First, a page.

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Anyone who spends a great deal of time in the water knows the dangers of swimmer's ear. Mild to begin with but severe if they continue, its effects can make a person miserable.

Although not a serious condition in the long run, swimmer's ear should be dealt with as quickly as possible. Treatment will help clear up the infection and hence, solve the root of the problem.

Boots Hearingcare offer comprehensive information about swimmer's ear, from symptoms and causes to treatment and prevention…

What is swimmer's ear?

Also referred to as external otitis, swimmer's ear is typically a bacterial infection affecting the skin of the outer ear canal.

Occurring in both acute and chronic forms, the chief cause of swimmer's ear is excessive water exposure. Water being trapped in the ear is a major risk factor for developing swimmer's ear.

Likewise, inserting cotton swabs into the ear canal on a regular basis as a means of ear cleaning at home may also cause an outer ear infection.

Swimmer's ear symptoms

The main cause of ear popping is change in air pressure. This can happen for a variety of reasons, from planes frequently shifting their altitude to a train entering a tunnel - thereby compressing the air.

Colds, allergies, sinus infections and even enlargement of the adenoids can also cause excessive ear popping through Eustachian tube dysfunction. Sufferers of Eustachian tube dysfunction are discouraged from flying altogether or, at the very least, should use over-the-counter medication to help clear these lest symptoms are exacerbated during flight.

Swimmer's ear causes

As mentioned above, swimmer's ear is usually bought on by water trapped in the ear canal developing into an infection. This can happen wherever water is present, whether you've been swimming or diving, taken a shower or bath, or if you just happen to be out in humid conditions.

At the same time, swimmer's ear can be caused by foreign objects entering the ear canal - such as cotton swabs - scratches in the ear canal skin that let bacteria enter and grow, or allergic reactions to items of jewellery.

Swimmer's ear treatment

With a confirmed diagnosis of swimmer's ear, a doctor or hearing health professional will recommend treatment options appropriate for your case. These include:
  • Ear drops: Because they contain medication that will not only help clear up infection but also reduce swelling, drops tend to be the go-to for medical professionals when it comes to treating swimmer’s ear. Apply a few times a day for several days and be sure to finish the bottle, even if your symptoms have already abated.
  • Medical procedures: If symptoms are particularly severe, a doctor may need to clean out your ears or do some further exploration in the ear itself before recommending effective treatment. Surgery is not usually required, but a stay in hospital might be needed.
  • At-home solutions: While you’re waiting for ear drops or the results of medical intervention to take effect, paracetamol or ibuprofen will help provide pain relief for swimmer's ear. You should also steer clear of earphones or hearing aids while you’re recovering and keep your ears dry. Also, during this time, limit your use of shampoo and anything else that may irritate the outer ear.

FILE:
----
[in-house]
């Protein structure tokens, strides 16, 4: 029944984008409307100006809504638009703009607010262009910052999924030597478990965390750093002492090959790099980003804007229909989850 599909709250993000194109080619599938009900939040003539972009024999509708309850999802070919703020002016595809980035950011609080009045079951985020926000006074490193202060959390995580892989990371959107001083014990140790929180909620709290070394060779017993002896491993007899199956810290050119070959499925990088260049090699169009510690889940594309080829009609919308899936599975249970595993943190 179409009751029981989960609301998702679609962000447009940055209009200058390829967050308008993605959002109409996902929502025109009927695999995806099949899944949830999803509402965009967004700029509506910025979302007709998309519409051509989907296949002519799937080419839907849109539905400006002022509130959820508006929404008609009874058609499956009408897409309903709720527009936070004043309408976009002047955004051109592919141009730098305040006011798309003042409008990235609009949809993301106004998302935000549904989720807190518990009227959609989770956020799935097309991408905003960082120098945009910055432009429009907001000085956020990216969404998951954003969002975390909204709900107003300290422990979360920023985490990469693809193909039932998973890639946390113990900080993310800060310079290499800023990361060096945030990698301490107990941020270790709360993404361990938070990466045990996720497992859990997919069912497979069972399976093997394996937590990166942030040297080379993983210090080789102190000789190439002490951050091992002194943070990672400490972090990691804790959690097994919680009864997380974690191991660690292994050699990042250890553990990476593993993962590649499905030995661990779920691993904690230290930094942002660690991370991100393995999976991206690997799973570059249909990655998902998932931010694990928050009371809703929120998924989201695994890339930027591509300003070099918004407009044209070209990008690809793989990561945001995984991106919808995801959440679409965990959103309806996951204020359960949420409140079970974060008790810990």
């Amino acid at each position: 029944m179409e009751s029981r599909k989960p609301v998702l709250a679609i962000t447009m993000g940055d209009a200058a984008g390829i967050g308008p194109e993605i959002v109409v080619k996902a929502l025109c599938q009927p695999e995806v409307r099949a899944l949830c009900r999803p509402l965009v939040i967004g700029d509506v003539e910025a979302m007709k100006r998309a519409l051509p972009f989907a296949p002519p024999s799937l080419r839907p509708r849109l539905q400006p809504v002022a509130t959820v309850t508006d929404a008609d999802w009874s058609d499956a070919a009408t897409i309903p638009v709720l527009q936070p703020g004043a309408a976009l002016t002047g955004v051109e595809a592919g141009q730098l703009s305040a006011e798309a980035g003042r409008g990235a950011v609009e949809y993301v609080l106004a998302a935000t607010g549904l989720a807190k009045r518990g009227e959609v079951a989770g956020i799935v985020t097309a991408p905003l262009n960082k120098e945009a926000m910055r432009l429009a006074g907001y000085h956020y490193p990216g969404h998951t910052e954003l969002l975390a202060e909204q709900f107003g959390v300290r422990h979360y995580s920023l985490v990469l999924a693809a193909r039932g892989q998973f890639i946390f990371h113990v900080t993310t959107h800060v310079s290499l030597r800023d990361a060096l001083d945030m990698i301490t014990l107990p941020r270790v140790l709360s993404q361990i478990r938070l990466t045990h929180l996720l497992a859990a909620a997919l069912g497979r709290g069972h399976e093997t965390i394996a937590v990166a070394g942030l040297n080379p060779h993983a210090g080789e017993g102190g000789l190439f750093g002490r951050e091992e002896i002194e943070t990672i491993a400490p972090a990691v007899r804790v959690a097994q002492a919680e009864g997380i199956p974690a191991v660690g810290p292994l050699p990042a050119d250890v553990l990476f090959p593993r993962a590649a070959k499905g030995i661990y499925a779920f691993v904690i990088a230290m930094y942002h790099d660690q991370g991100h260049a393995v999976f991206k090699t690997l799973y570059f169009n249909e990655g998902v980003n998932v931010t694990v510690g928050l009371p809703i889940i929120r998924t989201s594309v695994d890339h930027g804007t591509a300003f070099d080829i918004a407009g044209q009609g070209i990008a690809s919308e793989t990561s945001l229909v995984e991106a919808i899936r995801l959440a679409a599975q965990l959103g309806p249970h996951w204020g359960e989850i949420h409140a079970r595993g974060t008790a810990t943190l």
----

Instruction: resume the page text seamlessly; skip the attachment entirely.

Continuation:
Remember, if symptoms persist despite using any of the above remedies, talk to your GP about putting together a more robust treatment plan.

Swimmer's ear prevention

Preventing swimmer's ear means taking several steps to ensure water does not get trapped inside your ear. This may involve:
  • Wearing ear plugs while swimming
  • Not entering water with uncertain cleanliness, e.g. rivers or lakes
  • Tipping your head to the side after swimming to clear any excess water
  • Drying outside your ears after every bath, shower and swimming session
  • Never removing earwax with cotton buds, fingers, hairpins, etc.
By following these simple guidelines, you can be confident that you're doing everything you can to avoid developing swimmer’s ear and its debilitating effects.

Frequently asked questions

How long does swimmer's ear last without treatment?
Despite swimmer's ear usually being able to clear up by itself without treatment over the course of several weeks, prompt medical intervention will stop any unpleasant symptoms and minimise the risk of any further complications developing. Make sure you see your GP as soon as possible to discuss how best to treat your swimmer's ear.
Can you swim with swimmer's ear?
You should avoid swimming whilst battling the symptoms of swimmer's ear. Going back in the pool before you're fully healed could make the problem even worse.
Why is swimmer’s ear so painful?
Ear popping by itself is fine, as you are simply balancing the air pressure between outside and inside your middle ear. However, ear popping can be unpleasant for some and should be investigated if accompanied by other, more severe symptoms.
Even though swimmer’s ear is rarely serious, it can hurt a lot. All age groups are susceptible to swimmer’s ear, so if the symptoms present themselves, you should let one of our trained audiologists examine your ear for signs of an external infection.

Do you have symptoms that suggest swimmer’s ear? Best to book an appointment with Boots Hearingcare to talk through what’s wrong…
 
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